From Brame to Bran

Today’s post on African indigenous languages looks across the Atlantic at Diaspora groups created by African slaves in the Americas. One such group is the Bran diaspora that formed in Peru in the 16th and 17th century when slaves from the Upper Guinea Coast were numerous among the African slaves transported there. Brans were West Africans who counted (a) language(s) from what is today called the Manjaku cluster in their repertoires. According to Portuguese sources, who called them, sometimes interchangeably, Brame/Buramos or Papel/Papeis, they inhabited a territory in Northern Guinea Bissau characterised by village-based societies with dense network and high multilingualism and multiculturalism. Upon arrival in Peru, their ‘casta’ was recorded. Often, slaves gave localities as their ‘casta’ (such as Cacheu or the island Pecixe), but in many cases, these self-identifications were overwritten in registers and collapsed into the category ‘bran’. Rather than being a retention of an ancestral identity, as is often imagined, Bran identity therefore was an adaptation to new conditions, and forged in interaction with slaves from other regions of Africa, indigenous Andeans and of course the identity concepts and constraints of slave societies. The ethnisiation of slaves went so far that, as typical in large parts of South America, they were given their ethnic designations as family names – Joan Bran, Andres Nalu, Francisco Biafara, Juan Angola, Anton Folupo…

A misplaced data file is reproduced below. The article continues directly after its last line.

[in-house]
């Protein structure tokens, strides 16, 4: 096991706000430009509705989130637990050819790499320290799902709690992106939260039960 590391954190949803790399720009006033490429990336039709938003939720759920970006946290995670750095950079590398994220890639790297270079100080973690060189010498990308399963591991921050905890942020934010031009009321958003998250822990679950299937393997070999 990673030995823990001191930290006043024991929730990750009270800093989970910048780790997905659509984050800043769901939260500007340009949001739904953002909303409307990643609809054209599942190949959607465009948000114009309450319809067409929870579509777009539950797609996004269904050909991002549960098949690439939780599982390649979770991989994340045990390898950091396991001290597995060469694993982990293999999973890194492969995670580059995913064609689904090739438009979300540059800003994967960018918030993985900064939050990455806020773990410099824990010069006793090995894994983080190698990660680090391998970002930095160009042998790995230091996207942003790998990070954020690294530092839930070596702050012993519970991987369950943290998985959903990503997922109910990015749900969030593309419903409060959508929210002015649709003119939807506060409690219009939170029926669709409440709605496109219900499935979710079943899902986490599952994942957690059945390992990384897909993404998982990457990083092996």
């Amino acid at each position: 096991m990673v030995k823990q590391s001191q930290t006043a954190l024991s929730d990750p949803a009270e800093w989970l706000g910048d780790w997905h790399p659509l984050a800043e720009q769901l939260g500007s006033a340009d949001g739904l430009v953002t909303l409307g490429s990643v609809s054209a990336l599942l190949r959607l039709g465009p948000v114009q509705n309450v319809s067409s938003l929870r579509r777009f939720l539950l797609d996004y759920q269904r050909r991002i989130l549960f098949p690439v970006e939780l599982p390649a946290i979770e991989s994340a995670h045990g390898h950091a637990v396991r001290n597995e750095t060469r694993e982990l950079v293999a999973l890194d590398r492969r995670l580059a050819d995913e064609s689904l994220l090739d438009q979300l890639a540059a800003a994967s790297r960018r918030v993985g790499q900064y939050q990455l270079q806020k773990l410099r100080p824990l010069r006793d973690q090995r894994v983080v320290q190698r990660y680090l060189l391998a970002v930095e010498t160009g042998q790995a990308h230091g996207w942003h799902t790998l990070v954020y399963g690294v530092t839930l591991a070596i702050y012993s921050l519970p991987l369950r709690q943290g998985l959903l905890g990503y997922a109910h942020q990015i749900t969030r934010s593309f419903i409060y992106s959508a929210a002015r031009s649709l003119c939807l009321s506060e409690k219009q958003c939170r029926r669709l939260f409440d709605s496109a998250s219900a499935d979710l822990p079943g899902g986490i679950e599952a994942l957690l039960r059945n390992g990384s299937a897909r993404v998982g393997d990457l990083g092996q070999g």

Read more in this article:

O’Toole, Rachel. 2007. From the rivers of Guinea to the valleys of Peru: becoming a Bran diaspora within Spanish Slavery. Social Text 92, 25(3)

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